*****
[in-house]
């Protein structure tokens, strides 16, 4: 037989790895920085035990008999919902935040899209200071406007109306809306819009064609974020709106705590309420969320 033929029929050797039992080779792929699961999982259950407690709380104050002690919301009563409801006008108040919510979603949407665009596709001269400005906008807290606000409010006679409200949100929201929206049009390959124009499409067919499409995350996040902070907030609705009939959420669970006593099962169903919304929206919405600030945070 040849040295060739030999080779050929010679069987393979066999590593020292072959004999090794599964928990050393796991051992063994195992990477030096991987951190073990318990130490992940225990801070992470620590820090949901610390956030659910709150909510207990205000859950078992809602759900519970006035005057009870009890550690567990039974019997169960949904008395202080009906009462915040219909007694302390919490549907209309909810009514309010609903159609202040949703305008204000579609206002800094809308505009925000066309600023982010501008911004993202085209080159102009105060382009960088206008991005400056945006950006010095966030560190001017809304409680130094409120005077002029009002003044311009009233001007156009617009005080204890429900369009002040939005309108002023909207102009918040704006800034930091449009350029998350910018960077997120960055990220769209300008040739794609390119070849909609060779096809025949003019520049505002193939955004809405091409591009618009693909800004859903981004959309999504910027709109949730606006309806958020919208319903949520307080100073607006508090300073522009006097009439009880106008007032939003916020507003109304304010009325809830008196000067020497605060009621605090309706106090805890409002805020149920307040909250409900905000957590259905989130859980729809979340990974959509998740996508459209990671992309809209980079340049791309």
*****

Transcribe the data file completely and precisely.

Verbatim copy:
[in-house]
């Protein structure tokens, strides 16, 4: 037989790895920085035990008999919902935040899209200071406007109306809306819009064609974020709106705590309420969320 033929029929050797039992080779792929699961999982259950407690709380104050002690919301009563409801006008108040919510979603949407665009596709001269400005906008807290606000409010006679409200949100929201929206049009390959124009499409067919499409995350996040902070907030609705009939959420669970006593099962169903919304929206919405600030945070 040849040295060739030999080779050929010679069987393979066999590593020292072959004999090794599964928990050393796991051992063994195992990477030096991987951190073990318990130490992940225990801070992470620590820090949901610390956030659910709150909510207990205000859950078992809602759900519970006035005057009870009890550690567990039974019997169960949904008395202080009906009462915040219909007694302390919490549907209309909810009514309010609903159609202040949703305008204000579609206002800094809308505009925000066309600023982010501008911004993202085209080159102009105060382009960088206008991005400056945006950006010095966030560190001017809304409680130094409120005077002029009002003044311009009233001007156009617009005080204890429900369009002040939005309108002023909207102009918040704006800034930091449009350029998350910018960077997120960055990220769209300008040739794609390119070849909609060779096809025949003019520049505002193939955004809405091409591009618009693909800004859903981004959309999504910027709109949730606006309806958020919208319903949520307080100073607006508090300073522009006097009439009880106008007032939003916020507003109304304010009325809830008196000067020497605060009621605090309706106090805890409002805020149920307040909250409900905000957590259905989130859980729809979340990974959509998740996508459209990671992309809209980079340049791309």